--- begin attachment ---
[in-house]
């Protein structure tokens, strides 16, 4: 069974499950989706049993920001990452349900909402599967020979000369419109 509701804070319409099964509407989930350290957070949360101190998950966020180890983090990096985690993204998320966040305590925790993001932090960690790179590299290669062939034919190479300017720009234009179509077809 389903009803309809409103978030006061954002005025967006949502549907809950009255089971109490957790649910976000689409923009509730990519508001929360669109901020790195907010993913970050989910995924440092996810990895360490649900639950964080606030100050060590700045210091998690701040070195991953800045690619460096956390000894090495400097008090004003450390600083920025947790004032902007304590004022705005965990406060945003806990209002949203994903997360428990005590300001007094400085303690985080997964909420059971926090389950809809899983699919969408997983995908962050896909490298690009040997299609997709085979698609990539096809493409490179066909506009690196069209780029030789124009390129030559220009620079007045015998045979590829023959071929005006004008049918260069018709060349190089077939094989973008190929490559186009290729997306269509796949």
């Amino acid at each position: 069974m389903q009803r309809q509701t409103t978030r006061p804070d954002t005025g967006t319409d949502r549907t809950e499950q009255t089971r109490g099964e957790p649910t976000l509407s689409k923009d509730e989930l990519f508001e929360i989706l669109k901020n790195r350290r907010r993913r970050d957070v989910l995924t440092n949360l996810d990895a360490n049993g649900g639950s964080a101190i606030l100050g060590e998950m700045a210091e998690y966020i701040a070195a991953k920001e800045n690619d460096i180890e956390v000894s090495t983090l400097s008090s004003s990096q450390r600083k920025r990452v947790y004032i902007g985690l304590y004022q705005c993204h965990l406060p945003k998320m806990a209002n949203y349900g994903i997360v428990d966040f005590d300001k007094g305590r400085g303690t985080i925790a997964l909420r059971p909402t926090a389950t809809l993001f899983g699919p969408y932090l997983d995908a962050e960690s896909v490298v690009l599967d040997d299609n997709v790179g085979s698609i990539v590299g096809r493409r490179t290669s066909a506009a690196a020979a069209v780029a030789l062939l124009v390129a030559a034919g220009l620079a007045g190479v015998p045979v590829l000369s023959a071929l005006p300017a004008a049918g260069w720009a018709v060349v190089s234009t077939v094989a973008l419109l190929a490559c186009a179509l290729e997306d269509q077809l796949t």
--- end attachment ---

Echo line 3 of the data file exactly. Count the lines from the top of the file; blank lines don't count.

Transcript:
């Amino acid at each position: 069974m389903q009803r309809q509701t409103t978030r006061p804070d954002t005025g967006t319409d949502r549907t809950e499950q009255t089971r109490g099964e957790p649910t976000l509407s689409k923009d509730e989930l990519f508001e929360i989706l669109k901020n790195r350290r907010r993913r970050d957070v989910l995924t440092n949360l996810d990895a360490n049993g649900g639950s964080a101190i606030l100050g060590e998950m700045a210091e998690y966020i701040a070195a991953k920001e800045n690619d460096i180890e956390v000894s090495t983090l400097s008090s004003s990096q450390r600083k920025r990452v947790y004032i902007g985690l304590y004022q705005c993204h965990l406060p945003k998320m806990a209002n949203y349900g994903i997360v428990d966040f005590d300001k007094g305590r400085g303690t985080i925790a997964l909420r059971p909402t926090a389950t809809l993001f899983g699919p969408y932090l997983d995908a962050e960690s896909v490298v690009l599967d040997d299609n997709v790179g085979s698609i990539v590299g096809r493409r490179t290669s066909a506009a690196a020979a069209v780029a030789l062939l124009v390129a030559a034919g220009l620079a007045g190479v015998p045979v590829l000369s023959a071929l005006p300017a004008a049918g260069w720009a018709v060349v190089s234009t077939v094989a973008l419109l190929a490559c186009a179509l290729e997306d269509q077809l796949t």